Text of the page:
How far though the periodic table before a star (super)novas?

Inspired in part by this thread, I’m wondering how far must a star wander down the periodic path before it blows? I mean, must it get all the way to Manganese before Iron says, “No more fusion for you!” or can a huge red giant like Antares or Betelgeuse give it up once all the H is fused to He?

IANA a rocket surgeon but Wikipedia seems to suggest that it depends on the type of supernova. Type 1 supernovae originate from white dwarves with carbon-oxygen cores. Type 2 supernovae occur when the iron core of a large star exceeds a certain size. In both cases, the ensuing runaway fusion reaction can create much heavier elements, but it appears that smaller stars don’t necessarily fuse iron before exploding.

That’s a good article. I should’ve checked Wiki first, I guess.

This, though, might become one of my favorite sayings:

Especially considering the username.

Heavier stars are actually the ones which go furthest down the Periodic Table before dying. It’s just that, when they do eventually die, they do so much more dramatically. The lightest stars will never even burn helium, and when the hydrogen runs low (sometime trillions of years hence), they’ll just sort of fade out, not with a bang, but a whimper.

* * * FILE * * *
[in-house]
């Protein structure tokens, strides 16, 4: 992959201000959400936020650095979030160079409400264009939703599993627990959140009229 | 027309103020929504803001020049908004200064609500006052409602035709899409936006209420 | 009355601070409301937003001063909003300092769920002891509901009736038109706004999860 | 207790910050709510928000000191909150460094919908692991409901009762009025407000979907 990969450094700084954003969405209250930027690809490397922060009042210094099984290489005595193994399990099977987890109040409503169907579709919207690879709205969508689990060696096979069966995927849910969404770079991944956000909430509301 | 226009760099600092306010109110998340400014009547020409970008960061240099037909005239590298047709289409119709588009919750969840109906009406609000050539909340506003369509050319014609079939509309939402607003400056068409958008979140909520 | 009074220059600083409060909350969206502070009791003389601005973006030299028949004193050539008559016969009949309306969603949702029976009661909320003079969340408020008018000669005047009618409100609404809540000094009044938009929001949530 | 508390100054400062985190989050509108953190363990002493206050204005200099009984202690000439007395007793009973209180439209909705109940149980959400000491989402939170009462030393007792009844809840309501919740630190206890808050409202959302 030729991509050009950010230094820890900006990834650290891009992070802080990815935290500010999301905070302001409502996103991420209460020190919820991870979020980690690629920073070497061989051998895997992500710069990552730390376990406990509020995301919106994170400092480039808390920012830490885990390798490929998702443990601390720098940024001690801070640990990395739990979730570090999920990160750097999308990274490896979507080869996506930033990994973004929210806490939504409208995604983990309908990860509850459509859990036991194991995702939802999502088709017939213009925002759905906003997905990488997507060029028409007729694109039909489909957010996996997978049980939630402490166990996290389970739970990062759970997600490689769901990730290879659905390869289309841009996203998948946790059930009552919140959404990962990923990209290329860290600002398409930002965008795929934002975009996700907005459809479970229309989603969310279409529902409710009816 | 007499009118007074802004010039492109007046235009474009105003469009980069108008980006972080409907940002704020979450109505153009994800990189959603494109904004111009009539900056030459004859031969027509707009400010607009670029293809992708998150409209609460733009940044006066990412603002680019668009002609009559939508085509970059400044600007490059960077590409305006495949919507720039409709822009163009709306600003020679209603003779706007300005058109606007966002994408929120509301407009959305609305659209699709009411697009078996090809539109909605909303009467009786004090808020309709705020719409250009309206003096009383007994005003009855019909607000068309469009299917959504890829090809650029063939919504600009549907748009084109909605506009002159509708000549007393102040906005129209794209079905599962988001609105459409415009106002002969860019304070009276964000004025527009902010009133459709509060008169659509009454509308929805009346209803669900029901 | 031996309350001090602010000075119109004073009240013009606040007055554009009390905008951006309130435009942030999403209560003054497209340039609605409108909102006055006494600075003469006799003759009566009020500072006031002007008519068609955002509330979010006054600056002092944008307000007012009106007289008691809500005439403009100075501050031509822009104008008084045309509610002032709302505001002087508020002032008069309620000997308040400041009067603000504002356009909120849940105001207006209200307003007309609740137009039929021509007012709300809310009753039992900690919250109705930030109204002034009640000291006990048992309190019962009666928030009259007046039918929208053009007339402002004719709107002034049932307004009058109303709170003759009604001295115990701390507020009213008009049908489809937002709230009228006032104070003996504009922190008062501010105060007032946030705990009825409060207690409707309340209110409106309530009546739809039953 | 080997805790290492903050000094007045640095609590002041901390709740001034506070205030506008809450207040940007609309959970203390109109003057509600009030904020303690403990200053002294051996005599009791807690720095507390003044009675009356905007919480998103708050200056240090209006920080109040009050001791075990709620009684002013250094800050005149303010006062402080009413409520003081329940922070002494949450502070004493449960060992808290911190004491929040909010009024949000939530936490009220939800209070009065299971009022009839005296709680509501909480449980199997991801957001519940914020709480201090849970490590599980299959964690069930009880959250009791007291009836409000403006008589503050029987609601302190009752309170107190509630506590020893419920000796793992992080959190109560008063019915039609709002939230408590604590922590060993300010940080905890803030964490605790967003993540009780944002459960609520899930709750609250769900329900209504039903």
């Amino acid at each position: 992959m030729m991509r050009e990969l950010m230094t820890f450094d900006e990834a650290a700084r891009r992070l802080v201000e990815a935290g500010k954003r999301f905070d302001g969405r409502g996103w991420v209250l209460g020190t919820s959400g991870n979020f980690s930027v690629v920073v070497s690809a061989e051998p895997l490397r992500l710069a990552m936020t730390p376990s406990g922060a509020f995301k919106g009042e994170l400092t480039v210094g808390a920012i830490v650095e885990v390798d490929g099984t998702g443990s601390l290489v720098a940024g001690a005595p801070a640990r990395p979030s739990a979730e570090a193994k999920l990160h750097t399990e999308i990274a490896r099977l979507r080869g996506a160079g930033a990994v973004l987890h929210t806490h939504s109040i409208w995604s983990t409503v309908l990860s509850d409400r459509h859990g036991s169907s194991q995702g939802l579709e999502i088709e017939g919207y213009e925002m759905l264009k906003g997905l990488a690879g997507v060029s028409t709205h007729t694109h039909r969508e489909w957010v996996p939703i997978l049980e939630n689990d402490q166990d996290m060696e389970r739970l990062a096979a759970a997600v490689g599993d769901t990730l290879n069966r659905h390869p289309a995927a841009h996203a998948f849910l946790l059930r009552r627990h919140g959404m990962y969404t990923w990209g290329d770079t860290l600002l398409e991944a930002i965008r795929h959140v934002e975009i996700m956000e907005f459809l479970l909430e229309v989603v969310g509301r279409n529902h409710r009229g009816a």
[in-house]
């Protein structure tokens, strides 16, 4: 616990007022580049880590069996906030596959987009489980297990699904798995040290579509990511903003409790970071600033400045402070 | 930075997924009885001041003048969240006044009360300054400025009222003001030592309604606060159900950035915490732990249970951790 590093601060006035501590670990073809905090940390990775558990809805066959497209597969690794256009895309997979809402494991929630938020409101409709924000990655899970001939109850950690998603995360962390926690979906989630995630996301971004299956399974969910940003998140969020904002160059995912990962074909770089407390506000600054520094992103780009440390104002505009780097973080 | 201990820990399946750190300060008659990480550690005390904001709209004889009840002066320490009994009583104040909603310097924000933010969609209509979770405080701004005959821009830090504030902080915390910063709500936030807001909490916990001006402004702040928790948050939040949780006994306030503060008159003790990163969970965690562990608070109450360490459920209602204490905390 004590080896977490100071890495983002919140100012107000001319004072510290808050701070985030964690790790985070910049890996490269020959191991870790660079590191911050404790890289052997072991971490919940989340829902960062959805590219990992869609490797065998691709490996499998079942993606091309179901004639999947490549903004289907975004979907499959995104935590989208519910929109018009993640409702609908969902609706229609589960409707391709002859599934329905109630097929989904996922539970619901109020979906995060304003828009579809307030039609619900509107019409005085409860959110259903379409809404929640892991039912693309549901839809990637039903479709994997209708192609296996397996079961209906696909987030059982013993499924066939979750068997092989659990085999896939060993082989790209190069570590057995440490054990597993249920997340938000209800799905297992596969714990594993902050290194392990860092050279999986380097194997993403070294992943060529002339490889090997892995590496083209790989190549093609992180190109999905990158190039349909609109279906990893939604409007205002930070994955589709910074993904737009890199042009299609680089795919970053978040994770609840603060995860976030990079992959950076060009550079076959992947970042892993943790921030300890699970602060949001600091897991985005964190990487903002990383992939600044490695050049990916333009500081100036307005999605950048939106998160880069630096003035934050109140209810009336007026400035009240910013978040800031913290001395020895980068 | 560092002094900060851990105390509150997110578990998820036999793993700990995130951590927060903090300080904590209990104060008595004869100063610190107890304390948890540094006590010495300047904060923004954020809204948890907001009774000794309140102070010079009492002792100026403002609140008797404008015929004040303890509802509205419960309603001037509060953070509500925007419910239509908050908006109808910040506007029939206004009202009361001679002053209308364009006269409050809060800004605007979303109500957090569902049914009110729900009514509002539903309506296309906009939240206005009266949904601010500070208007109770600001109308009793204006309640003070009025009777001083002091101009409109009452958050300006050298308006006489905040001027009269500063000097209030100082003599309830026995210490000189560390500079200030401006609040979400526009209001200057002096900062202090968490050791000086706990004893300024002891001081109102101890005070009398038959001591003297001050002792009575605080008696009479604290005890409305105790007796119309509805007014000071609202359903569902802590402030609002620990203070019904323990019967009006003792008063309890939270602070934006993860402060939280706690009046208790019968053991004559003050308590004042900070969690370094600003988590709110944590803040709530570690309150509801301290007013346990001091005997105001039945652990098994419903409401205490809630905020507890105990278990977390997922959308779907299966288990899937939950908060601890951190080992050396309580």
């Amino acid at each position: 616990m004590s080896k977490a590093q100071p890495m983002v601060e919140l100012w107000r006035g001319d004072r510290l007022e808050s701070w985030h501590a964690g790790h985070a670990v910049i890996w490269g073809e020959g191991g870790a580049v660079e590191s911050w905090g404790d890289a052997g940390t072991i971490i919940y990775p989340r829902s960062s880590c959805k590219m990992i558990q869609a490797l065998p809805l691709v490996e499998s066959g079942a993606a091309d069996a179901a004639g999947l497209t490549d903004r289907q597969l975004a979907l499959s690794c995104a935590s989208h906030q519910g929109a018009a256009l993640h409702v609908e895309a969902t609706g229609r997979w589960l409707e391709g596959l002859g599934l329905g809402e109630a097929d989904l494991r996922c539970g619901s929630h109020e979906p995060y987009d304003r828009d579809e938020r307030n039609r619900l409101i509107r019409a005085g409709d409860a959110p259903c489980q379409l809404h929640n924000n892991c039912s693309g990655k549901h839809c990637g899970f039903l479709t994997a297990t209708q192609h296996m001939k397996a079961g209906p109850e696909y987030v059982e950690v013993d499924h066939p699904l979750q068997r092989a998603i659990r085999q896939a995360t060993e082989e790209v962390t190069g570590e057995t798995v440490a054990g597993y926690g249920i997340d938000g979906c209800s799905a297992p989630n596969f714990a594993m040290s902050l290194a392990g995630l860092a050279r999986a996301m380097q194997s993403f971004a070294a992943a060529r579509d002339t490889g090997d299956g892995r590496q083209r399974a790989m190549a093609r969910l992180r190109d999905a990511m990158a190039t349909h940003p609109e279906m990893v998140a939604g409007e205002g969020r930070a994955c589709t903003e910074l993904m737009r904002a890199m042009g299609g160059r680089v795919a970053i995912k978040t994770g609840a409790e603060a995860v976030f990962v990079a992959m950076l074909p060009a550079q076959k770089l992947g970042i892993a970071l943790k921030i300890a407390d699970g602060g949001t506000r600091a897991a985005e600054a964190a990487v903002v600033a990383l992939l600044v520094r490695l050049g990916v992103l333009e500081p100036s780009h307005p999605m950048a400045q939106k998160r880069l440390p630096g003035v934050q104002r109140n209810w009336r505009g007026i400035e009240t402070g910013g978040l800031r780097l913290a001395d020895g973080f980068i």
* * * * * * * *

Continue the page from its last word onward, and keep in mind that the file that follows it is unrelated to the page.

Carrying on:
Iron is the limit for productive fusion. Once you get to that point, any further fusion reactions take up more energy than they release*. This creates an energy sink at the center of the star, which means there’s no longer enough heat being given off to support the star’s mass. Supernova time!

When a massive star collapses, the collapse can create a powerful shockwave that will fuse iron even further down the periodic table. This is where all the heavier elements come from. This high-mass fusion gives off energy, but not enough to prevent the star’s collapse.

*Iron is also the limit for fission reactions; any smaller atoms will give off less energy when splitting than it takes to get them to split.